All of you who are laughing at the National Servicemen cooling off with ice water during their field camp should be ashamed of yourselves.
You have been through field camp and know how tough it is. They last at least 4 days and are usually physically very exhausting.
That is why training safety directives are drawn up throughout the years, so that NSFs can go through the experience safely without suffering from unnecessary physical injuries.
So for those of you arm chair generals who say that the NSFs who use ice water to prevent heat injury are softies and strawberry, let me hear your solution to this.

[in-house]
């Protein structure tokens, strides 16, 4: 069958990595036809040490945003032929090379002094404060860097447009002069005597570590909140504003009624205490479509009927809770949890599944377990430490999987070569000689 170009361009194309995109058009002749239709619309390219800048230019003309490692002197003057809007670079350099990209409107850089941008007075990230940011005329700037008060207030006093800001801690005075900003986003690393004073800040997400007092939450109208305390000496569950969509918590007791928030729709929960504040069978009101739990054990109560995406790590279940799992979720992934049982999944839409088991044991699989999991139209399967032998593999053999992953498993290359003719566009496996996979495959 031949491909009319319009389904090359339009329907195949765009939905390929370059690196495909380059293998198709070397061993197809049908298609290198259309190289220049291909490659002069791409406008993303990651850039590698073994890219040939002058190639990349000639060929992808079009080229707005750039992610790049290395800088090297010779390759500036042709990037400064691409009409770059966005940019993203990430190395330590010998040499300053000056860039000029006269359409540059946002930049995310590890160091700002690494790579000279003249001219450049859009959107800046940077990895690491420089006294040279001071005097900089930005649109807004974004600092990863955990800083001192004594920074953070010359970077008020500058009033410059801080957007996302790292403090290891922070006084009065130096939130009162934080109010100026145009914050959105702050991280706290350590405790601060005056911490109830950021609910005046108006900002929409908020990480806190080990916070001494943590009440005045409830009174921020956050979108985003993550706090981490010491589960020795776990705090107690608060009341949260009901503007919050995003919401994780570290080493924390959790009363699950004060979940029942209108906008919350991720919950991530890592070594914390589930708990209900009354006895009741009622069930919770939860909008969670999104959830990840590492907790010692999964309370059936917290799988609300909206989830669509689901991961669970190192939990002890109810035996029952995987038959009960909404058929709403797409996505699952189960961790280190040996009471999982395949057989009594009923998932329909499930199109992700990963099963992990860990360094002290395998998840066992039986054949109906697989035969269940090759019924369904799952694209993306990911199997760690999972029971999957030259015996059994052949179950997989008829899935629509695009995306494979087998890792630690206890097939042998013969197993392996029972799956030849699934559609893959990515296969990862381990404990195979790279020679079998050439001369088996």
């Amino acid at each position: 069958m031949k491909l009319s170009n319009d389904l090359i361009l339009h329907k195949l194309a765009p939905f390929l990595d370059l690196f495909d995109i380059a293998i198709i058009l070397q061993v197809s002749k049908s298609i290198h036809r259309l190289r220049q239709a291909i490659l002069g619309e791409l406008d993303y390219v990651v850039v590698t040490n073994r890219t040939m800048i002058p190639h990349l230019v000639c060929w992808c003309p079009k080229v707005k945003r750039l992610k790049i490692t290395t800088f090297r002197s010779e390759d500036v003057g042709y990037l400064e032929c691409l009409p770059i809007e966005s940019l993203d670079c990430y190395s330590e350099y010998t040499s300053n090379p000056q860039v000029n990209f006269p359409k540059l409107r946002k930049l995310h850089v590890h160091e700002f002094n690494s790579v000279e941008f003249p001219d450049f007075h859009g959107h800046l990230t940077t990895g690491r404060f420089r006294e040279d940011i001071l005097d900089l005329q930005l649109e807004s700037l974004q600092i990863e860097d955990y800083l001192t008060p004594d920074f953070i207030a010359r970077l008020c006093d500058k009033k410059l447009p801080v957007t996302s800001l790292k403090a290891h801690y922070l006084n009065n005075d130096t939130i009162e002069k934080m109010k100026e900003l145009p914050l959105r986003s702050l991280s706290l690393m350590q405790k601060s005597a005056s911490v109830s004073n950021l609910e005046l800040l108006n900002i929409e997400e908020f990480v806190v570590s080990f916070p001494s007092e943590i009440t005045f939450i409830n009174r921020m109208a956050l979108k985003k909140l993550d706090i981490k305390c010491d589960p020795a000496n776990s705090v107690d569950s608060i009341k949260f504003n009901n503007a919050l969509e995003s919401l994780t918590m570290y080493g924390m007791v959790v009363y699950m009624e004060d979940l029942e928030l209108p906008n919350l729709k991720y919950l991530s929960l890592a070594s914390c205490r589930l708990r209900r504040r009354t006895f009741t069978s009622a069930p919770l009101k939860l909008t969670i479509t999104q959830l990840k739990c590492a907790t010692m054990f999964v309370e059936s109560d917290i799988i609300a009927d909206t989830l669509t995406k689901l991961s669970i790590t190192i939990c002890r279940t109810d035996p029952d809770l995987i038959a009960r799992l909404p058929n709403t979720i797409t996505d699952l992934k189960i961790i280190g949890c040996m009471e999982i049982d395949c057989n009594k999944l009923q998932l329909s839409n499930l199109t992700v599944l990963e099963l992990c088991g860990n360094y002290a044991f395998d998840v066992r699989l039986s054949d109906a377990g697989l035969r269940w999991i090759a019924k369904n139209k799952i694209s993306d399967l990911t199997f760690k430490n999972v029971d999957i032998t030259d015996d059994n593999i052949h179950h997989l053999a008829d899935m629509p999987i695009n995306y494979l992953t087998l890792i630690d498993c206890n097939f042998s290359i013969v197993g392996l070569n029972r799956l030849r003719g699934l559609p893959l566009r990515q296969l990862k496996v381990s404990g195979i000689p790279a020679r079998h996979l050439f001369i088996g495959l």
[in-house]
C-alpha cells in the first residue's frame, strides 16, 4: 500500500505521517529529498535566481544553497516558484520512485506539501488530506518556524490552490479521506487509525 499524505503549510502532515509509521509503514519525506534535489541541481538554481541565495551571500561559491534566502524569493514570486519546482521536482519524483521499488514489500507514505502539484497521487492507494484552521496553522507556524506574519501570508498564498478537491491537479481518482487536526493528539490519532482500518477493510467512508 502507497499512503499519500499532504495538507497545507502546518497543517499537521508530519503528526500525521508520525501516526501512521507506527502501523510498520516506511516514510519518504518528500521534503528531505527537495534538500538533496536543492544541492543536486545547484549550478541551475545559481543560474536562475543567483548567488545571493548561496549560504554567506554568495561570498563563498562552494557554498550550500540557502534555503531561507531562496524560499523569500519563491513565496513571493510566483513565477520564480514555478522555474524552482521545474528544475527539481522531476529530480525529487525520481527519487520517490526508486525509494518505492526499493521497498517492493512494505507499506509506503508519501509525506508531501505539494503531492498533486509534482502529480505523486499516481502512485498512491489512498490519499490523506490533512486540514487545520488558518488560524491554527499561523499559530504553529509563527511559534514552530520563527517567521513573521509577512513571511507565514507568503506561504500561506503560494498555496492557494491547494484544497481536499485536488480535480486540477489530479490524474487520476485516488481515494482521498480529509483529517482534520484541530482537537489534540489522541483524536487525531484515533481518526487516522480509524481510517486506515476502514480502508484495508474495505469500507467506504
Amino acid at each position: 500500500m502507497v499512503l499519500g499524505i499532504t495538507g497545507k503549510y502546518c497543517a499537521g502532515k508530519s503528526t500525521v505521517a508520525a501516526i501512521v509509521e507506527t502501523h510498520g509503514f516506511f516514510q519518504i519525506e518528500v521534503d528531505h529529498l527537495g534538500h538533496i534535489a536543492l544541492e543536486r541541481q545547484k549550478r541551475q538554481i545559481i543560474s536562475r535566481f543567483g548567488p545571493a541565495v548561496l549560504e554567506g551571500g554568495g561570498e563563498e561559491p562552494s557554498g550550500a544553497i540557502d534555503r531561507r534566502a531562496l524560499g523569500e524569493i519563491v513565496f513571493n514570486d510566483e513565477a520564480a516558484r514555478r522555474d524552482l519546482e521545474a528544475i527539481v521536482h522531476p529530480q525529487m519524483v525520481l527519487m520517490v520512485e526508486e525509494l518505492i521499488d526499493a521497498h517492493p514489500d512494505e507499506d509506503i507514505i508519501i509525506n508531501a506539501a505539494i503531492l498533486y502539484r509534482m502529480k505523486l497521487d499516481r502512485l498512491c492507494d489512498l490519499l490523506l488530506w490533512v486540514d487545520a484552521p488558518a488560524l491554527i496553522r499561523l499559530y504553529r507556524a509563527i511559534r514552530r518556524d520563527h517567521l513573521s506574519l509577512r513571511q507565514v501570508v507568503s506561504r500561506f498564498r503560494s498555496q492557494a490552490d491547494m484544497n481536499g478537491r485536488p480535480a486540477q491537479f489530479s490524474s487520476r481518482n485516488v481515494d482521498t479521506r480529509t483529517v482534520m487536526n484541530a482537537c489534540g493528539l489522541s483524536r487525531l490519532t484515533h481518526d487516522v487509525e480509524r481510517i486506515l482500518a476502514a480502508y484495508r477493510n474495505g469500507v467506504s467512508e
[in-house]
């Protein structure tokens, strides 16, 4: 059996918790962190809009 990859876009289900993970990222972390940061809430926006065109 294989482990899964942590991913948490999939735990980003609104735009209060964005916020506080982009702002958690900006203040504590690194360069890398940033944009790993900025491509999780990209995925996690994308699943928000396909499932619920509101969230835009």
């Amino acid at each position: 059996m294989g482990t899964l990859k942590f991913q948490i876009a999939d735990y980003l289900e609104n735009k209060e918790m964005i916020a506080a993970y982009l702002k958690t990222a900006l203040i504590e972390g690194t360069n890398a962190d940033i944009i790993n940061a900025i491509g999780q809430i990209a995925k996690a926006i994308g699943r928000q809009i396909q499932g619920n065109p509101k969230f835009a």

Will you stop recruits during training from cooling off and risk a few of them going through heat injury and drop out of training and the BMT course, or will you follow safety protocol and ensure close to zero case of heat injury so they can complete their training?
If the recruit can complete the training, it is a victory for the recruit and the commanders. The commander can safely say the recruit has been trained in the field; the recruit can discharge his duties safely and put trust in the SAF that his safety is being taken care of.
It is precisely this sort of attitude of pretending to be macho and tough that cause all training injuries and unsafe practices, and make NSFs lose faith in commanders who they think do not look after their safety.